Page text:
Primary Care News

Study launches to explore AI bone analysis tool for predicting patients’ risk of osteoporosis

A new study led by the Royal National Orthopaedic Hospital NHS Trust will test an AI bone analysis tool that provides GPs with a patients’ risk of osteoporosis.

Designed to be used during routine x-rays, the tool will be examined for its potential to “increase the very low diagnosis rates” of the condition within the general population.

OsteoSight, the AI technology, will be trialled in a study led by Royal National Orthopaedic Hospital’s Professor Richard Keen and Dr Jude Bubbear, with funding through Innovate UK’s Precision Medicine programme.

The AI tool is said to “mimic the gold standard test for detecting osteoporosis”, with the introduction of the AI tool aiming to “capture people who might not have been otherwise screened” for the condition, and be used during routine x-rays.

Patients scheduled in for a hip x-ray will be asked whether they would like to take part in the study to learn more about their bone health, and those who sign up will help to test the ability of OsteoSight in predicting results.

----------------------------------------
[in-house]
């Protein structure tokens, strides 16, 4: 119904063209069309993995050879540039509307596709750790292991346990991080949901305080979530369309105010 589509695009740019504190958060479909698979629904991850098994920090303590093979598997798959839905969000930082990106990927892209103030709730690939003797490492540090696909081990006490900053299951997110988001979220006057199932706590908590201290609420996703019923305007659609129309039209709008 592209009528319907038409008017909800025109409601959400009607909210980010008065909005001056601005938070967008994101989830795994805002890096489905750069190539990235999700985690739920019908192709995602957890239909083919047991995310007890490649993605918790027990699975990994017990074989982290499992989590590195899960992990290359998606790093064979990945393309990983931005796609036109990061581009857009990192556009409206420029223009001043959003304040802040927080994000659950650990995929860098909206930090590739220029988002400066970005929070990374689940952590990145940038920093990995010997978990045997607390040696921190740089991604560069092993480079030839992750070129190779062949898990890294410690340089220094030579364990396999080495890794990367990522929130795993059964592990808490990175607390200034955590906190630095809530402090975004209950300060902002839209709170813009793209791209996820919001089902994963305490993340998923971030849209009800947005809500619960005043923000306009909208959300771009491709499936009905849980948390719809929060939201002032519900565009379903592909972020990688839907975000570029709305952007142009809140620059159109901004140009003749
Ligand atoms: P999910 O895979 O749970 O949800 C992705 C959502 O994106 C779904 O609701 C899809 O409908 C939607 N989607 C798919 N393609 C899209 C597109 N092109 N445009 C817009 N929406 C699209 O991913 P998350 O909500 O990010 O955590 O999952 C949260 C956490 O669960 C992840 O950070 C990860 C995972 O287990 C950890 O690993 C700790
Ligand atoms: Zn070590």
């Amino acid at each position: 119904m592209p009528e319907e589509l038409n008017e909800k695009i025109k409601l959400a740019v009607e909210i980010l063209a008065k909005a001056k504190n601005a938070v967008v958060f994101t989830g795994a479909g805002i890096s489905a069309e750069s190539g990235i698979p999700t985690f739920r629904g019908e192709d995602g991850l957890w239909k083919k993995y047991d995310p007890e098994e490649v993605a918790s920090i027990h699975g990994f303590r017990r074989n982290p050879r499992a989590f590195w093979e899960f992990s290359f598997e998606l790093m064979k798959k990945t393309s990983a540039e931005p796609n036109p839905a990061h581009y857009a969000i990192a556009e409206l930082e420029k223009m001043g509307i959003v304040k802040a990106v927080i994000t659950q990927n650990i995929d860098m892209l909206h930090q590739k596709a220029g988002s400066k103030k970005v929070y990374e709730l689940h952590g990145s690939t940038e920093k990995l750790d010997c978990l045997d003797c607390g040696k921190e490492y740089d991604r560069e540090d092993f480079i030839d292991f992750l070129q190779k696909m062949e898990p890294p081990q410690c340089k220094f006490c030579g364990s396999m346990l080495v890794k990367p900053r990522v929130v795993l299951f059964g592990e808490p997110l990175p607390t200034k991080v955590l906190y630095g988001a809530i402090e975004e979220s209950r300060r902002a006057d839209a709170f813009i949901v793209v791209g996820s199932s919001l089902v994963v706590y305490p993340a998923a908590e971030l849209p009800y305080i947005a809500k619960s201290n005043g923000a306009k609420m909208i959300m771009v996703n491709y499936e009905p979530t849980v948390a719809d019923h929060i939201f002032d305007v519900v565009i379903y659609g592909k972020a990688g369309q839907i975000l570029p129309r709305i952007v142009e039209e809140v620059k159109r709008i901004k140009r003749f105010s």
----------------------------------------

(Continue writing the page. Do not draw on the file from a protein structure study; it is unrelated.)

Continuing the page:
Dr Catherine Kelly, COO at Naitive Technologies, said: “We are delighted to be partnering with Professor Keen and team at RNOH, to evaluate OsteoSight in a clinical NHS setting. This study signifies a critical step in proving the efficacy and real-world application of the technology, which aims to improve health outcomes in patients with poor bone health.”

Elsewhere in AI, University Hospitals of North Midlands has announced a £1.28 million AI upgrade to its radiology training facilities, thanks to funding from NHS England Midlands which aimed to support the development of a new training model at the Midlands Imaging Training Academy.

Also on the topic, University Hospitals Coventry and Warwickshire has collaborated with tech company IBM and data processing company Celonis to implement an artificial intelligence process mining tool, with the aim of helping the trust to better understand processes and where they could be improved.